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Destination India

Hotels in India will change dramatically over the next decade: Global giants are moving in, the super luxury segment is bound to grow; we’re also going to see the development of the trendy boutique hotel, writes Vir Sanghvi.

india Updated: Sep 22, 2008 10:55 IST
Vir Sanghvi

Indian hotels are suddenly all over the travel press. Shortly after the Oberoi group’s Vilas properties scored with the readers of Travel and Leisure, an American magazine, the prestigious Conde Nast Traveller magazine voted The Taj Mahal Hotel, Bombay, as the best business hotel in the world and India as the second most favoured global destination. Even as our hotel industry was winning these awards, the Taj group finally began unveiling its long-awaited brand restructuring ending the confusion of many decades over Garden Resorts that had no gardens and business hotels that belonged in the budget segment.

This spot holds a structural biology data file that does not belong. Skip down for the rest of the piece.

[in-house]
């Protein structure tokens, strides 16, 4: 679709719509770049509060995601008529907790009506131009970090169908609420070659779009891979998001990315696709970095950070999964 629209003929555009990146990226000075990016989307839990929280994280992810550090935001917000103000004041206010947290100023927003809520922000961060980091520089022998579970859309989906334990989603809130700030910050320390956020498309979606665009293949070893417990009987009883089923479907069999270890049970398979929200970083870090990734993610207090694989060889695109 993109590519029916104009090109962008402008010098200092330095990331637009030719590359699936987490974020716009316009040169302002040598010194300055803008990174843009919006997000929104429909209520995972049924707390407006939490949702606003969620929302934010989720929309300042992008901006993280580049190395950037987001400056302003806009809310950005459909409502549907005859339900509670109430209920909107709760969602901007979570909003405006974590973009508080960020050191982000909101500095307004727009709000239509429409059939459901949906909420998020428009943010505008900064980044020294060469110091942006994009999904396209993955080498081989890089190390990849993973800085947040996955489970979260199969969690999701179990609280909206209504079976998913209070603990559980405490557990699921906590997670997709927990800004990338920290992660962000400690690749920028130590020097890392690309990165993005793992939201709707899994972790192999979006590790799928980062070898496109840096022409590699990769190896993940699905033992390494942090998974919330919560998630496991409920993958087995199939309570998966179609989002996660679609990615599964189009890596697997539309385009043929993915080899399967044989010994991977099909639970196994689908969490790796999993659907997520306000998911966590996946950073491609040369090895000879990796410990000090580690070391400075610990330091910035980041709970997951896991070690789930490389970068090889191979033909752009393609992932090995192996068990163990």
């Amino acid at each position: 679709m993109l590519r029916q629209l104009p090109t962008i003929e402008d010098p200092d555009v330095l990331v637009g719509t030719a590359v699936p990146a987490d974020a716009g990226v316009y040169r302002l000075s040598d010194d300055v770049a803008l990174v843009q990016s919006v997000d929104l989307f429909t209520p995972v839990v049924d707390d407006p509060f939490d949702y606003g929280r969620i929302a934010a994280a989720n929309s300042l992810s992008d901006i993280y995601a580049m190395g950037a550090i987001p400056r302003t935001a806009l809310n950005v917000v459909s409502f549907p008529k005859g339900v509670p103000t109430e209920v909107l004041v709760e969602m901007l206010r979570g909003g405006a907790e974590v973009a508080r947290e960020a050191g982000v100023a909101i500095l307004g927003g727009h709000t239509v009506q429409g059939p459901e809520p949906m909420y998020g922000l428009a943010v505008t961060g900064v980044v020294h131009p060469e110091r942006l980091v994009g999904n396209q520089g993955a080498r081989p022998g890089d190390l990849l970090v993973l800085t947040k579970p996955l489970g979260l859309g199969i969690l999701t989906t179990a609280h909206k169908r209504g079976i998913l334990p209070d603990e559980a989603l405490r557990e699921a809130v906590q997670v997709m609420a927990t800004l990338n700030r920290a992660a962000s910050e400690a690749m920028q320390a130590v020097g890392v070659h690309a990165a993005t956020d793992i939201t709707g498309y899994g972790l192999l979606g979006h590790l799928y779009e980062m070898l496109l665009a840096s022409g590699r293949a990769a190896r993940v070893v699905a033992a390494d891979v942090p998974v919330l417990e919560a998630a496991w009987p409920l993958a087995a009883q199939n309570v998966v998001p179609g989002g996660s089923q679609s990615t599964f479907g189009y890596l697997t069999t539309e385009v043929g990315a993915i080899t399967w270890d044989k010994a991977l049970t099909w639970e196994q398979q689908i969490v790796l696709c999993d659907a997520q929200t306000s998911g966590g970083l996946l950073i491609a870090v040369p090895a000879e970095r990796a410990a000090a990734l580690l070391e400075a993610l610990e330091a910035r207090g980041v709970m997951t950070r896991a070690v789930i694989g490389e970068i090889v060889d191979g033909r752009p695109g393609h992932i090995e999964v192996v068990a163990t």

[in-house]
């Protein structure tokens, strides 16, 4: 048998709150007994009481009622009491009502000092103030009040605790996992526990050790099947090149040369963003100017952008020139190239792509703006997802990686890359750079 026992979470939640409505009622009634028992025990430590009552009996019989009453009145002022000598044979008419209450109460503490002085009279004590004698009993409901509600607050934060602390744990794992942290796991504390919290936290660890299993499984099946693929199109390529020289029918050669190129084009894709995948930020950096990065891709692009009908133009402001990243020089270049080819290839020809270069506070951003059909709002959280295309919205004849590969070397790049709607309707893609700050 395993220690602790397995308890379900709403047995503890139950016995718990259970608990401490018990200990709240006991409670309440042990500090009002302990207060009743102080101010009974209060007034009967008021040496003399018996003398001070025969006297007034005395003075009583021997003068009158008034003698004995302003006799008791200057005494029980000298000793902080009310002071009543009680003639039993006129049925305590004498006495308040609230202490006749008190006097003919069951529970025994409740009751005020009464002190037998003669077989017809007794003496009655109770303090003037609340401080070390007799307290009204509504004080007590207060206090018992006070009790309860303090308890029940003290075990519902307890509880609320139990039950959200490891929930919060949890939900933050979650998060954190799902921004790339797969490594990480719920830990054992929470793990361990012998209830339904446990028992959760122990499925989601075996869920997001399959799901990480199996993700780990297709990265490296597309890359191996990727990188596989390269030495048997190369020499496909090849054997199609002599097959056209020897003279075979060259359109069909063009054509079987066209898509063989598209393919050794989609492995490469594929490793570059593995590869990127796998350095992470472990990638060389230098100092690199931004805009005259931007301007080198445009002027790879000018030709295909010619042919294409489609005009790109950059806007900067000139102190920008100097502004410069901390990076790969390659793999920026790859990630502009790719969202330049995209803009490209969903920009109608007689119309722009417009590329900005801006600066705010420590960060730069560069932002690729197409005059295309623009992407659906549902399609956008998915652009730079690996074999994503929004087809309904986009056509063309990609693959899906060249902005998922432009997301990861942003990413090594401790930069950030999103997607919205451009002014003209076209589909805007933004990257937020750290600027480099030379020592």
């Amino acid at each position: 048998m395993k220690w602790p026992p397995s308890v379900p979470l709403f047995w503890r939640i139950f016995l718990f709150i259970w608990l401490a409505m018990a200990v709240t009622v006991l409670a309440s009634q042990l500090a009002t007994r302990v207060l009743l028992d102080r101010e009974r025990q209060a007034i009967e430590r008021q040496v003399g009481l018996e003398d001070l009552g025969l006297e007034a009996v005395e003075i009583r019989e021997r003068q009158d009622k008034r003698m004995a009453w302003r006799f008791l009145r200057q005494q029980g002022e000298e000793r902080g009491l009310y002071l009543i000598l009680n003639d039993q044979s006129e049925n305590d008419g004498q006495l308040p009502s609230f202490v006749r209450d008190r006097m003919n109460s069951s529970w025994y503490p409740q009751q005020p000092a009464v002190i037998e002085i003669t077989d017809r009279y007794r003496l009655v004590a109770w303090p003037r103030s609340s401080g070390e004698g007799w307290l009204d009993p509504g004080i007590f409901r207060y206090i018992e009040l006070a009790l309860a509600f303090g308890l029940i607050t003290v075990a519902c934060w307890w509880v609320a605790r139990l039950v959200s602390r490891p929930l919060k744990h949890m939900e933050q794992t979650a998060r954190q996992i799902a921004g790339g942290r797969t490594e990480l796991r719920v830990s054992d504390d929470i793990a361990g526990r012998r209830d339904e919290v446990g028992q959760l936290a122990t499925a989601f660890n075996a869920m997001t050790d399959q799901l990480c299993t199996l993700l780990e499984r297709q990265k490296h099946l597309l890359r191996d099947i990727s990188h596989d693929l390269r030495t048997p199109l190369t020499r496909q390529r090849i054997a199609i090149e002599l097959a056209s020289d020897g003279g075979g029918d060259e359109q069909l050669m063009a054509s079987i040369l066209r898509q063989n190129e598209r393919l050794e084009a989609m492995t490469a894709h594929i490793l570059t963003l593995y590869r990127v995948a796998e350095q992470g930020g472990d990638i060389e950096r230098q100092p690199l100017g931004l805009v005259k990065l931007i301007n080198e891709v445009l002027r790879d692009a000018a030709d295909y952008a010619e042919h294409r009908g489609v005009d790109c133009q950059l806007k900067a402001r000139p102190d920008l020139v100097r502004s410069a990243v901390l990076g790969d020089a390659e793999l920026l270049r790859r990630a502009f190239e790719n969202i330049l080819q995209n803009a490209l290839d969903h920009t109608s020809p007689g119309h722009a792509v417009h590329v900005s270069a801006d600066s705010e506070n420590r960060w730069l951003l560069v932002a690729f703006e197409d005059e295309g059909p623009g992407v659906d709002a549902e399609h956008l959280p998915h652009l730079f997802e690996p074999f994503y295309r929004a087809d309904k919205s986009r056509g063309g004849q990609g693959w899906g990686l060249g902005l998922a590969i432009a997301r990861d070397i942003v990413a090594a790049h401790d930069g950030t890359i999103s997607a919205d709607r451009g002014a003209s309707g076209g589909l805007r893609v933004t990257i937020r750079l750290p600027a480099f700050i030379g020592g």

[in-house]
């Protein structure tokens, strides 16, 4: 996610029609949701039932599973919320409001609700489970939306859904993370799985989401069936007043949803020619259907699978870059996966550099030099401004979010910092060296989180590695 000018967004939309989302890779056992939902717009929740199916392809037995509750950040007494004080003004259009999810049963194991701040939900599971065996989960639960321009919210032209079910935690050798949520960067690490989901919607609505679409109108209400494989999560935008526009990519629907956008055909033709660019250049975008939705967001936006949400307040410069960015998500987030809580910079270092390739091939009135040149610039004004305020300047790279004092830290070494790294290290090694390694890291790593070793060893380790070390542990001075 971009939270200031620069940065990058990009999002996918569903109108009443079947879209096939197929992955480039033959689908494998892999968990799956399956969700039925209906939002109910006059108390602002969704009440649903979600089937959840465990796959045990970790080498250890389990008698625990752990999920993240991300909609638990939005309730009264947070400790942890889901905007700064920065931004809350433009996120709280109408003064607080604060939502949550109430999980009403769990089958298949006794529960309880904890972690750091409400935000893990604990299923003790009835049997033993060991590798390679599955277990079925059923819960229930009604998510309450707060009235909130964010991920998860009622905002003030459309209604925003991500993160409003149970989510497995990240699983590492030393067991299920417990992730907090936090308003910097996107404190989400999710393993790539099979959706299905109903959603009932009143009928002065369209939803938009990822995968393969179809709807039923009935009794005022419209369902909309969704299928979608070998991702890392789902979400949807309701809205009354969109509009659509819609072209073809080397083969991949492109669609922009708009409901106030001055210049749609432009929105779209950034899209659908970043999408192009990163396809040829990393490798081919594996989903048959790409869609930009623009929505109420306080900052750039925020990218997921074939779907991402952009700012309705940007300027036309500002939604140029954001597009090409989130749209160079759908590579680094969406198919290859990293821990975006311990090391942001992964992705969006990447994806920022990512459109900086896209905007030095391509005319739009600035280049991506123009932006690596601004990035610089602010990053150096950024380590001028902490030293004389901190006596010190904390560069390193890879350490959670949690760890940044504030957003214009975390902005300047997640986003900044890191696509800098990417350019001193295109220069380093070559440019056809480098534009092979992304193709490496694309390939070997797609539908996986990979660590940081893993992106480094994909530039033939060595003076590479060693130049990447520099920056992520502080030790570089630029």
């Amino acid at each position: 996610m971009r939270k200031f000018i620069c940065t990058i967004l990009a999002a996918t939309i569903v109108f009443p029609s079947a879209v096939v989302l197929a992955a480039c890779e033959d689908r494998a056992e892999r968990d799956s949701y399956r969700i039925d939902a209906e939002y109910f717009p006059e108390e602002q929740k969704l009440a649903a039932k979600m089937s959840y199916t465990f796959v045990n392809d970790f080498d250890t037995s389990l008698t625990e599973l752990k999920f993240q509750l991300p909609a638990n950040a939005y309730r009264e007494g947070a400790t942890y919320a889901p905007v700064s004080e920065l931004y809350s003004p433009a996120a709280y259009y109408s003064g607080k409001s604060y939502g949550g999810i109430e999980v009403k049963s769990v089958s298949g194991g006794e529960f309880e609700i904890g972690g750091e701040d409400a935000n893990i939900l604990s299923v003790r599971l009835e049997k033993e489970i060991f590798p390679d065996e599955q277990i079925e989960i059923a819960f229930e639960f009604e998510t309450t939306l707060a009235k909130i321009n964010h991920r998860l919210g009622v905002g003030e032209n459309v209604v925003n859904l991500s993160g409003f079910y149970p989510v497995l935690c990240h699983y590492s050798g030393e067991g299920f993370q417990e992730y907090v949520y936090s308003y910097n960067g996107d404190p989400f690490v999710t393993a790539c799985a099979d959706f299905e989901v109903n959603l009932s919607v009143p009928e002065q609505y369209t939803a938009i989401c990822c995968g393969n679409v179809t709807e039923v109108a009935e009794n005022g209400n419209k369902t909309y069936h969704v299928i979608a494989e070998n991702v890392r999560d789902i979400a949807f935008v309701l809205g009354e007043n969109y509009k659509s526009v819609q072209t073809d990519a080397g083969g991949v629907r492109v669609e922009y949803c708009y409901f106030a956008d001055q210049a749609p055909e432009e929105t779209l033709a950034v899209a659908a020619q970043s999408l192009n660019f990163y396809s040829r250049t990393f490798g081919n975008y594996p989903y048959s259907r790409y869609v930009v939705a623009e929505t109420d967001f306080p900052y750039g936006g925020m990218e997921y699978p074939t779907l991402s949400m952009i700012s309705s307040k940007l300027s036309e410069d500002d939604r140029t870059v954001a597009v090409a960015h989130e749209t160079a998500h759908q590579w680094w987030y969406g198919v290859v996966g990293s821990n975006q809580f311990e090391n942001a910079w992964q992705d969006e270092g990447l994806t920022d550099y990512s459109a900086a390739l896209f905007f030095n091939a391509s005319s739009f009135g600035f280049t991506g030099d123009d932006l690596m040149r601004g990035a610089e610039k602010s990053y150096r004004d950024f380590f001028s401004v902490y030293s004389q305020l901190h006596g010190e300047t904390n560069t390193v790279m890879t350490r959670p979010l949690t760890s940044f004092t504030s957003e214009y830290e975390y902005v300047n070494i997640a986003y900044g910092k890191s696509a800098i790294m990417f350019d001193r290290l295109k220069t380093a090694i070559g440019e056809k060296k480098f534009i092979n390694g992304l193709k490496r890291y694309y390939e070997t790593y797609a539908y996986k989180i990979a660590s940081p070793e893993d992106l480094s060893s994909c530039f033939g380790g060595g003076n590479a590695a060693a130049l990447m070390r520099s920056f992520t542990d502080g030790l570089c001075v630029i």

<b1>The Taj’s restructuring comes ahead of what is expected to be a huge transformation in the Indian hotel industry. The Four Seasons in Bombay has set new standards for luxury service; an Aman property should finally open in Delhi this year; there’s said to be a W planned for Bombay’s Bandra-Kurla complex; the Ritz Carlton chain is expected; and at the lower end of the upmarket segment, we now have Courtyard by Marriott and various other mid-level global brands. Plus, the opening of the W may herald an invasion by a variety of hipper brands from the big hotel chains: Andaz by Hyatt, Aloft by Starwood (which also owns Sheraton, Westin and Meridien) and a few others.